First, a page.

The Burmese Cat
Playful, affectionate, active and at times noisy, the Burmese (sometimes known as a Copper Cat), is a popular pet in the United States and Europe. However, it is a relatively recent addition to the west, having been first introduced to the United States in 1930.
The History of the Burmese
Perhaps unsurprisingly, the Burmese originates from Myanmar, which was formerly called Burma. Today, in Myanmar, the Burmese continues to be known as the Copper Cat. The breed was popular in Myanmar for hundreds of years prior to their transportation into Europe and across to the United States. In fact, it is believed that the cat was worshipped in Burmese temples. Moreover, the breed is mentioned in a manuscript entitled The Cat Book of Poems, which was written in Siam (now Thailand) and is thought to have been created between 1350 and 1767.
As mentioned above, it was not until 1930 that the breed was introduced to the United States. Today, all Burmese cats in the U.S. and Europe have a common ancestor named Wong Mau. Wong Mau was brought to Europe and the States by Joseph Thompson who, as a retired doctor, had traveled to Tibet and lived as a Buddhist monk. During this time, Thompson became fascinated with Eastern cats and decided to breed a Burmese and Siamese to determine the Burmese as a distinct breed rather than a variant of the Siamese.
When Thompson attempted to establish the breed in the U.S., he faced opposition from Siamese breeders who believed that Wong Mau was nothing more than a Siamese with peculiar coloring. The Cat Fanciers' Association awarded recognized status to the Burmese in 1936, but, in 1947, retracted recognition due to continued opposition and poor breeding practices. After improvements had been made, the breed was reinstated in 1953.
Appearance and Color
The Burmese is noted for its strong muscular body and short smooth coat. The breed is sometimes affectionately described as a 'brick wrapped in silk', due to the heaviness of the body. All Burmese have round faces and full golden, or amber, eyes. The fur can be a solid color or pointed (markings on the legs, tail, ears and face).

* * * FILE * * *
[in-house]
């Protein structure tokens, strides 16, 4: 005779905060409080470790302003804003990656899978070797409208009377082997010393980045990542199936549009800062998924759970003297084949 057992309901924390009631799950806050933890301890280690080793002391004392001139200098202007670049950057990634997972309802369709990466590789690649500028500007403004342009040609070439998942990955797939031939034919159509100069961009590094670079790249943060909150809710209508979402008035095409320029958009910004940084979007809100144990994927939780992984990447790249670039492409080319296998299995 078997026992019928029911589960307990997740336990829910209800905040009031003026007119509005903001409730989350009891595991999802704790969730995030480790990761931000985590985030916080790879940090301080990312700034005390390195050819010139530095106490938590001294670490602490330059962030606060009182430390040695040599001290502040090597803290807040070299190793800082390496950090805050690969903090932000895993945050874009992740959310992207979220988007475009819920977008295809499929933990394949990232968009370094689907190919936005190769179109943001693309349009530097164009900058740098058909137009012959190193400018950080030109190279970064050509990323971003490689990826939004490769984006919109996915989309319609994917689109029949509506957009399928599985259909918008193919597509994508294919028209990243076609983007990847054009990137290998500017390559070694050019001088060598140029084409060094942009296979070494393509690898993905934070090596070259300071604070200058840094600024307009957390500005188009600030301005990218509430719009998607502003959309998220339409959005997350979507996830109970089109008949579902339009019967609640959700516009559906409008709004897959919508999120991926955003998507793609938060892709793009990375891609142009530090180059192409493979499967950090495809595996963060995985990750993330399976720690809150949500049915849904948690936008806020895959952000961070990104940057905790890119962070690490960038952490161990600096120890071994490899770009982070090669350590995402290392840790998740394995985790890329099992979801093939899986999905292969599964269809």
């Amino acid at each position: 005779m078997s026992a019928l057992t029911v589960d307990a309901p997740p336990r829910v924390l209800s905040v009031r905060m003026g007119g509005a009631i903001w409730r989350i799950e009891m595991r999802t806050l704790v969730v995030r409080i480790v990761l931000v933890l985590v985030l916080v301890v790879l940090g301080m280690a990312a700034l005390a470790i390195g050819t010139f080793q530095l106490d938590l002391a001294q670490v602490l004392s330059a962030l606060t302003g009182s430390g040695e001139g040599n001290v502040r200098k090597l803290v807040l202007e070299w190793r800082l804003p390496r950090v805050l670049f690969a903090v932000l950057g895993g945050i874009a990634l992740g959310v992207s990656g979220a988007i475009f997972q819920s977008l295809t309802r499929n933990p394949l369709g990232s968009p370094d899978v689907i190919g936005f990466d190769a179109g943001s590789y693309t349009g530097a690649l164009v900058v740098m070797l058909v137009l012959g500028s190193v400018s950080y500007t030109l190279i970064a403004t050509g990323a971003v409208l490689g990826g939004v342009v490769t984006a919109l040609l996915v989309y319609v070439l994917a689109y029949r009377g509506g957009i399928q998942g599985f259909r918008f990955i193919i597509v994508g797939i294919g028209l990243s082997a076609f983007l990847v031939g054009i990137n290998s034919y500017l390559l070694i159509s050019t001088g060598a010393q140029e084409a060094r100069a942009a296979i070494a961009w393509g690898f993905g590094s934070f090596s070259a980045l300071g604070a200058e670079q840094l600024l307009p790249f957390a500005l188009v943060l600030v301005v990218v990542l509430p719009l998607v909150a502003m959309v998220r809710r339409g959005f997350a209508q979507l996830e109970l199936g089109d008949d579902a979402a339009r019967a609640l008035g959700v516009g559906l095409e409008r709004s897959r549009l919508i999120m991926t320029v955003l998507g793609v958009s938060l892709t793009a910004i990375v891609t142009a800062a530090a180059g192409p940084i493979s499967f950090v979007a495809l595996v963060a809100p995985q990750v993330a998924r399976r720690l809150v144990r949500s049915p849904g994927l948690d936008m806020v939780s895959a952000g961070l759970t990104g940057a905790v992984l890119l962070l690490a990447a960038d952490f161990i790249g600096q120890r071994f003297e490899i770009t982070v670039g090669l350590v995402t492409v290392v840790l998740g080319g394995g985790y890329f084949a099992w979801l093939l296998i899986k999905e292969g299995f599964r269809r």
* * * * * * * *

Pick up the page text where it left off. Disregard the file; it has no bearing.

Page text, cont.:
There are three basic types of Burmese cat: Contemporary, Traditional and European. The Contemporary Burmese is currently the most popular. Traditional Burmese, as its name suggests, most closely resembles the original Myanmar breed. The European Burmese, sometimes name as 'Foreign' is slimmer and more elegant in shape than the other variants of the breed are.
Character and Temperament
One of the main reasons for the popularity of the Burmese is that they have extraordinarily appealing personalities. They are very active, playful, intelligent and, most importantly, affectionate. Unlike some cats, the Burmese loves to spend time with its human family, which means the breed is not suitable for those who spend all day at work or school.
The female Burmese tends to be more curious and adventurous, whereas the male of the species is known to be laidback and unfazed by life. However, both genders can be noisy, issuing a wide variety of cries and meows. Nevertheless, the sound of a Burmese is generally more pleasing than the sound of a Siamese, as it is lower in volume and pitch.
Health Problems in the Burmese
The most common health issue among Burmese is gingivitis, so it wise to take preventative measures in the form of good dental care. It is also fairly common for Burmese kittens to be born with a condition called 'cherry eye', which is an issue with the third eyelid. The good news is that 'cherry eye' can be corrected with a simple surgical procedure.
The Contemporary variant of the breed is at risk of cranial deformities, weeping eyes and breathing difficulties, due to a genetic predisposition. However, these issues do not arise as frequently with the Traditional or European Burmese.
The Burmese makes a wonderful companion, but it is important that it has adequate stimulation and is not left alone for extended periods. In addition, if you are interested in acquiring a Burmese, it is wise to find a reputable breeder to reduce the risk of genetic health problems. Alternatively, you may like to consider adopting a Burmese from a rescue service.
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